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KERNPROF(1)							   KERNPROF(1)


NAME    [Toc]    [Back]

     kernprof -	special	executable for SpeedShop performance measurements on
     the unix kernel

SYNOPSIS    [Toc]    [Back]

     ssrun -experiment kernprof	[ experiment-options ]

DESCRIPTION    [Toc]    [Back]

     The kernprof executable allows kernel profiling information to be
     gathered.	To use it, use the ssrun(1) command on the kernprof
     executable, specifying any	of the experiments that	are supported for the
     kernel.  These experiments	will generate a	SpeedShop experiment named
     kernprof.<experiment-type>.<pid>.

     The experiments describe themselves as being run on the program "/unix",
     and prof(1) can be	used to	process	the data; the filename of the actual
     kernel for	which the data was collected must to be	explicitly passed as a
     command-line argument to prof.

     In	the current release, the only supported	experiment is usertime.
     Additionally, only	systems	running	IRIX 6.4 or later may be profiled in
     this manner.  See profiler(1M) for	a description of a PC-style profiling
     which is supported	on all versions	of IRIX.

   USERTIME - CALLSTACK	PROFILING
     usertime experiments may be run on	the machine being profiled or any
     machine that can be reached via the network.  Additionally, the kernel on
     the machine being profiled	must have its symbol table loaded via prfld(1)
     and have stack profiling enabled via prfstat(1).  Finally,	the rtmond(1M)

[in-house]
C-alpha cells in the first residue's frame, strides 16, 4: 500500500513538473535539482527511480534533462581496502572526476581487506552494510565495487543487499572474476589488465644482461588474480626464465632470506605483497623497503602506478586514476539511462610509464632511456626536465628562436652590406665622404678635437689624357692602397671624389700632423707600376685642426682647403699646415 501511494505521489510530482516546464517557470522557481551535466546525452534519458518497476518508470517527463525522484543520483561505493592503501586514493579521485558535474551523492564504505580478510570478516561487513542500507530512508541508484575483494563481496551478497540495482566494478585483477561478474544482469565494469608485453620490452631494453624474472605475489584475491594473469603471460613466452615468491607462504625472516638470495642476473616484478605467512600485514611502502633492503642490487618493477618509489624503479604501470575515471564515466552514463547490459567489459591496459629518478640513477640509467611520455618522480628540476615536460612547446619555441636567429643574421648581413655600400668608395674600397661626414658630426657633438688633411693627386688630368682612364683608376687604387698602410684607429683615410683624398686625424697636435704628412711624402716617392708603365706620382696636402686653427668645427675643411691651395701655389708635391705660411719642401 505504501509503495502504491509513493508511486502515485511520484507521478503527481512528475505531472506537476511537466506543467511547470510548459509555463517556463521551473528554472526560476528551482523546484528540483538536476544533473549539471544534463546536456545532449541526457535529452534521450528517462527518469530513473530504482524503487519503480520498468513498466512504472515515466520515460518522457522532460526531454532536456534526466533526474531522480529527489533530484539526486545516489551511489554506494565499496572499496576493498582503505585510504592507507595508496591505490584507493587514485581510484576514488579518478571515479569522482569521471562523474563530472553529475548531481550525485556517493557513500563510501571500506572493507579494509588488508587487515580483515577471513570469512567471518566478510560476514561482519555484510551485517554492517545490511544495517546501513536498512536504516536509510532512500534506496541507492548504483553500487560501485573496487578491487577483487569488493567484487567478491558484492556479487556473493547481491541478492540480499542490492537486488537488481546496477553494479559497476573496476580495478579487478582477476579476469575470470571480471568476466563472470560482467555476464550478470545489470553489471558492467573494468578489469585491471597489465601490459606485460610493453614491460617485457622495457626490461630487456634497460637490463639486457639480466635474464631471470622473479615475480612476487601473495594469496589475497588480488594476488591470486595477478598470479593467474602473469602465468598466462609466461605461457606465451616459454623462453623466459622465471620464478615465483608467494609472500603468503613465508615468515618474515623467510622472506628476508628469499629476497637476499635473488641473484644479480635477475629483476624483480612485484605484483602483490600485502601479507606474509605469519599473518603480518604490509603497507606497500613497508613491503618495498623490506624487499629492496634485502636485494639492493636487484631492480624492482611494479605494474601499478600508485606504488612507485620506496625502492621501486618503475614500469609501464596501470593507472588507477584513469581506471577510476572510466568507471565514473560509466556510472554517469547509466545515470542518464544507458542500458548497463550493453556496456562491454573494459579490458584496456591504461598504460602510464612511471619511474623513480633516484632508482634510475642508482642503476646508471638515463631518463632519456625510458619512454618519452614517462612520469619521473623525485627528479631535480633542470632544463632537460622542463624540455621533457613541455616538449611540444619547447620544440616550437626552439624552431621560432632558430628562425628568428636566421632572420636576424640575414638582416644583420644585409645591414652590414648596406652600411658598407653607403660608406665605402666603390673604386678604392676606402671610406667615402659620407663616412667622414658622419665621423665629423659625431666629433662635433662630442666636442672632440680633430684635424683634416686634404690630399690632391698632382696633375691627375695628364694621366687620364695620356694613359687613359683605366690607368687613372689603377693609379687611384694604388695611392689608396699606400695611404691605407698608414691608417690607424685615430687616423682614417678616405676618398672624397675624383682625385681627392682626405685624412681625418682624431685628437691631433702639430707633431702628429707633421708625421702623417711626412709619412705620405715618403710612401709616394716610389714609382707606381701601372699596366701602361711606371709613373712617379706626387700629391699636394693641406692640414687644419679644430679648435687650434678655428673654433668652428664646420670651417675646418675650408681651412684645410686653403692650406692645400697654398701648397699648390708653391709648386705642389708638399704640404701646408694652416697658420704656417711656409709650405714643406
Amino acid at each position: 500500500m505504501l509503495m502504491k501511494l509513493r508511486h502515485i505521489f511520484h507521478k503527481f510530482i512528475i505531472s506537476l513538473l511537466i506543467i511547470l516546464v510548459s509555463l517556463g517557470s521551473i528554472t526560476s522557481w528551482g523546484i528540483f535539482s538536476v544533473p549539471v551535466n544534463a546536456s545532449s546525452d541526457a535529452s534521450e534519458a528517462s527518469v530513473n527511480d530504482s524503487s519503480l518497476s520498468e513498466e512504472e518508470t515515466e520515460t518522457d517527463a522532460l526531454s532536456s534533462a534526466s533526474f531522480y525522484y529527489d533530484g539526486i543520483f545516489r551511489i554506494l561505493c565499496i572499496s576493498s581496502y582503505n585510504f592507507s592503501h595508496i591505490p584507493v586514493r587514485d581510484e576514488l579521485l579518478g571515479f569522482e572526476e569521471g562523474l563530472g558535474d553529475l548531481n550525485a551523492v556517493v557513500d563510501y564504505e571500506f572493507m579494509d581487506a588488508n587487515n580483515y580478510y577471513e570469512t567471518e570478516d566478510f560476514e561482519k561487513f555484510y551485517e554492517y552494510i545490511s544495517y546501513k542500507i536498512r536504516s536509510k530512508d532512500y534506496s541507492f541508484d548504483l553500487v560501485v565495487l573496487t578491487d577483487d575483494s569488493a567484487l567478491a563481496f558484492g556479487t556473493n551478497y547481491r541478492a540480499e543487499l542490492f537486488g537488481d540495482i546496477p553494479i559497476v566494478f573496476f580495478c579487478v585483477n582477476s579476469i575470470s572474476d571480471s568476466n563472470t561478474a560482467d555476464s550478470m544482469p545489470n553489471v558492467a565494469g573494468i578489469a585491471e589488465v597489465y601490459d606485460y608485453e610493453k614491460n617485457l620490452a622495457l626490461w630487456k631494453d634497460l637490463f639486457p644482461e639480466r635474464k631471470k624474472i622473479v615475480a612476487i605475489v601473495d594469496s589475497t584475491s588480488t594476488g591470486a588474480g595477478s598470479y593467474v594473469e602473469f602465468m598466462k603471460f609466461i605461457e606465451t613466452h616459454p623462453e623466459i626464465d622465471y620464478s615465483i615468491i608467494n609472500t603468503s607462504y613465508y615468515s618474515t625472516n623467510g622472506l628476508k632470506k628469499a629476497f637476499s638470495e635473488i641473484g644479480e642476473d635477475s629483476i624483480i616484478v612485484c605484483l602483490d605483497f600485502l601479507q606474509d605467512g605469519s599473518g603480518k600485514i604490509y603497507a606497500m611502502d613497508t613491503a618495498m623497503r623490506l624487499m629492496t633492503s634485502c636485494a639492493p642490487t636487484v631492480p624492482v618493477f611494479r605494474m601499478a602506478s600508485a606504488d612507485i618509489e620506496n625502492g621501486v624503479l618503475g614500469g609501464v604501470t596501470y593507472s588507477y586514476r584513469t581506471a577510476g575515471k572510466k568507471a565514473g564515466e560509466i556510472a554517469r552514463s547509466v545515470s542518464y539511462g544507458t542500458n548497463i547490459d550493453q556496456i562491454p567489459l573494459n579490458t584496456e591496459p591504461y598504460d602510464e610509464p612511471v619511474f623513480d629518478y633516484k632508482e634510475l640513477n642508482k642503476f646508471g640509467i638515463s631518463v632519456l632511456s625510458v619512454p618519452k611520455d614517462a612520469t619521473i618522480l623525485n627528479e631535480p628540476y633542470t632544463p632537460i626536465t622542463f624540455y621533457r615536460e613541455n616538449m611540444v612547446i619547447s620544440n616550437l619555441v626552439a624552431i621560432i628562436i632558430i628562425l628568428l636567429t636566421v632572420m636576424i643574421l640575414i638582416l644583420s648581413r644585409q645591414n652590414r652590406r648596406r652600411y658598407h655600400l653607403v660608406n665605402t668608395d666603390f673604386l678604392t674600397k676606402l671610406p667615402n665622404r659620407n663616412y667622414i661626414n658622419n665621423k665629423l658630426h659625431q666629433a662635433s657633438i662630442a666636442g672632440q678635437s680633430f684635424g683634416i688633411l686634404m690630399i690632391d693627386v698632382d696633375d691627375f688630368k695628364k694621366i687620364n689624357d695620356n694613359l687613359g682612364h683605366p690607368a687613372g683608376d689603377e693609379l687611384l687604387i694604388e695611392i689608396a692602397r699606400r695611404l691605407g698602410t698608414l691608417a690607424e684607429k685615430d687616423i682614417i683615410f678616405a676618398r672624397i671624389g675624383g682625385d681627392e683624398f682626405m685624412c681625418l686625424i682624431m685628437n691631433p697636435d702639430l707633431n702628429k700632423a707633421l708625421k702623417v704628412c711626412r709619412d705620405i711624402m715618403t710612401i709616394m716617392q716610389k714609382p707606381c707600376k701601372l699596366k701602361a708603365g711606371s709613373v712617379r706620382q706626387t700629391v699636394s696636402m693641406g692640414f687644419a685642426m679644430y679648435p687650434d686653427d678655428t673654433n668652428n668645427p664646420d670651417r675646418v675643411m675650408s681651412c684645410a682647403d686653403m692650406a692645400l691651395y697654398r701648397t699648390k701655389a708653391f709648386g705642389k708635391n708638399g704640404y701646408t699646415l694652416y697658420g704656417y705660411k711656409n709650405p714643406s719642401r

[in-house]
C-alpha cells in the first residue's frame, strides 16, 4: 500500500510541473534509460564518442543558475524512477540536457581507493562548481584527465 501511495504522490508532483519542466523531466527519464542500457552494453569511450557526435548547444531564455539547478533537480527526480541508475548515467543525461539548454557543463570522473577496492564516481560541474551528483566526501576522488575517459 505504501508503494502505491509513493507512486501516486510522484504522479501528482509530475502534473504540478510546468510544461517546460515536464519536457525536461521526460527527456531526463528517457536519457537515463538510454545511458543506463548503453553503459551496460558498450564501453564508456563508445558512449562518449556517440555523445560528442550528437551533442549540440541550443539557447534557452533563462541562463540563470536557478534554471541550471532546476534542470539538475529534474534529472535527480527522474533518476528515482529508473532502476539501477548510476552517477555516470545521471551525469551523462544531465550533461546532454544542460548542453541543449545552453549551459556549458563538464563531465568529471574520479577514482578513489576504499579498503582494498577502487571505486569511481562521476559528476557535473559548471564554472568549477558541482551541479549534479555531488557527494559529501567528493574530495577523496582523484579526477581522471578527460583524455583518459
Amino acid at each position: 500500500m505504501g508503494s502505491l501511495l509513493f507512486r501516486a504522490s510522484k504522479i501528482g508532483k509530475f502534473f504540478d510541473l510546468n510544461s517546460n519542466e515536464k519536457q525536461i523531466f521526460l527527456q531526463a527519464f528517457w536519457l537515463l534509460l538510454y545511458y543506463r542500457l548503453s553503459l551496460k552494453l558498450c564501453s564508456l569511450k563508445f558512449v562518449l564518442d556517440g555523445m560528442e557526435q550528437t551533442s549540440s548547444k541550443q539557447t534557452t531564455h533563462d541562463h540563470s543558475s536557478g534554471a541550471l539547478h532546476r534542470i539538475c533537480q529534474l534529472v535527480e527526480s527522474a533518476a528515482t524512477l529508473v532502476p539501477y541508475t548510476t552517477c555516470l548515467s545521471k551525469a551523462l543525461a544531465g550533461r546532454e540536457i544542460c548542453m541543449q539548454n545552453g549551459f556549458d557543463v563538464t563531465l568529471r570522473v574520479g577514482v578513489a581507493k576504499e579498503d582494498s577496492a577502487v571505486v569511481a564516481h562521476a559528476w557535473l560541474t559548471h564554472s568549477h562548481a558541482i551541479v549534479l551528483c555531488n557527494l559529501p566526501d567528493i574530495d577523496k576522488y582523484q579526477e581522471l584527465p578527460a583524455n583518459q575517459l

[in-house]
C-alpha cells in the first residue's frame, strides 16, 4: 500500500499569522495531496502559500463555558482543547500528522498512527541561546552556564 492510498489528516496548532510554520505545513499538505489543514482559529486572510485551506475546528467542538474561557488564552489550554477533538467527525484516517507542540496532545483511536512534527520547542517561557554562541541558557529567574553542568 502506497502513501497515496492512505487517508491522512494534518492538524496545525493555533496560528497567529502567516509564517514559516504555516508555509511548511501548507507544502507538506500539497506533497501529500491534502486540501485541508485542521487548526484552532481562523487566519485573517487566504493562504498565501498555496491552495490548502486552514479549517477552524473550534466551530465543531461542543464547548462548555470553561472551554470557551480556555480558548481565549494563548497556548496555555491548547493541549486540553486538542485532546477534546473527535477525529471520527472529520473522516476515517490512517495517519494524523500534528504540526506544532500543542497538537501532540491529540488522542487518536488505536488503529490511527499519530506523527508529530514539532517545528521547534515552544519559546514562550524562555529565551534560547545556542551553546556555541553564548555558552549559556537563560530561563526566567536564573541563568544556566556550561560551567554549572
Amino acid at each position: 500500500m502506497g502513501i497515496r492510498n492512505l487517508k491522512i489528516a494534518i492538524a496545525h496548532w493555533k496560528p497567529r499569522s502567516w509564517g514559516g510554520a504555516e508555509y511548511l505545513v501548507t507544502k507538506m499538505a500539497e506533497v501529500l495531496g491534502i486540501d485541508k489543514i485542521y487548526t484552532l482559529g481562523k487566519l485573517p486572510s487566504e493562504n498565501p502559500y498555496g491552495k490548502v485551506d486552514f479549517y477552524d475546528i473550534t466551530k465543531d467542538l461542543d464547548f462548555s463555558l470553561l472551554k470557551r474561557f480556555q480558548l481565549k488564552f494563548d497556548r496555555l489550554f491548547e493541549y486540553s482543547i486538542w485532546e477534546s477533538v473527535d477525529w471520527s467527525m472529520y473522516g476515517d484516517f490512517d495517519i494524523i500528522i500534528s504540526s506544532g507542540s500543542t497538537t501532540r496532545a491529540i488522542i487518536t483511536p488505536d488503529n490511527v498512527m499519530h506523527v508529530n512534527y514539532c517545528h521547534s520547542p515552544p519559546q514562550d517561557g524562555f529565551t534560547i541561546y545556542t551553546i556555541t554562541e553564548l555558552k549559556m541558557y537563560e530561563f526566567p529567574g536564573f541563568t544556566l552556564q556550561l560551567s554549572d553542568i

daemon must be running on the target machine in order for the usertime
     data to be	collected (rtmond may be run either by chkconfig(1M)'ing it on
     or	by running it manually as root):

     On	the machine (alpha) being profiled:

	       alpha# prfld <kernel-file>
	       alpha# prfstat stack
	       alpha# /usr/etc/rtmond


     On	the machine (beta) where kernel	usertime data is being collected:

	       beta% ssrun -usertime /usr/bin/kernprof -t 5 -p 0 alpha
	       beta% prof -gprof <kernel-file> kernprof.usertime.<pid>.cpu0


     The above example loads the symbol	table of the kernel into the kernel
     running on	machine	alpha, enables stack profiling,	and starts up rtmond
     (assuming that it wasn't chkconfig'ed on).	 On machine beta the kernprof
     executable	is used	to collect 5 seconds worth of data from	CPU 0 on
     machine alpha.  Once the data is collected	prof(1)	is used	to analyze and
     display the results.



									Page 1






KERNPROF(1)							   KERNPROF(1)



     The command-line options needed to	run kernel usertime profiling are:

     -c	count
	  Specifies that count stack samples should be collected for each CPU
	  being	profiled.  Since stack samples are generated once a
	  millisecond, this corresponds	to about count/1000 seconds ...

     -p	cpu-list
	  Specifies which CPUs are to be profiled.  The	syntax of cpu-list is
	  a series of comma separated CPU specifications.  Each	specification
	  is either a single CPU number	or a range of CPU numbers separated by
	  a hyphen (-) with CPU	numbers	being counted from 0.  E.g. ``-p 0-
	  3,7''	specifies that CPUs 0 through 3	and CPU	7 should be profiled.

     -s	schedpri
	  Specifies that kernprof should run at	real-time priority schedpri.
	  A value of 0 will result in normal time-sharing priority.  By
	  default kernprof runs	at the same priority as	rtmond.	 If kernprof
	  is run by someone other the super user, the attempt to set real-time
	  priority scheduling will result in a harmless	warning.

     -t	timeout
	  Specifies that stack samples should be collected for timeout
	  seconds.

     hostname
	  Specifies the	host to	collect	data from.  The	default	is localhost.

     -f	rtmon-file ...	Specifies one or more raw rtmon	data
	  files	to be copied to	equivalent SpeedShop format files (see rtmon-
	  client(1)).  This option may not be used with	the -p cpu-list	or -t
	  timeout options.  If the -c count option is specified, only the
	  first	count stack samples will be translated.

SEE ALSO    [Toc]    [Back]

      
      
     speedshop(1), ssrun(1), prof(1), profiler(1), rtmond(1M), rtmon-client(1)

NOTES    [Toc]    [Back]


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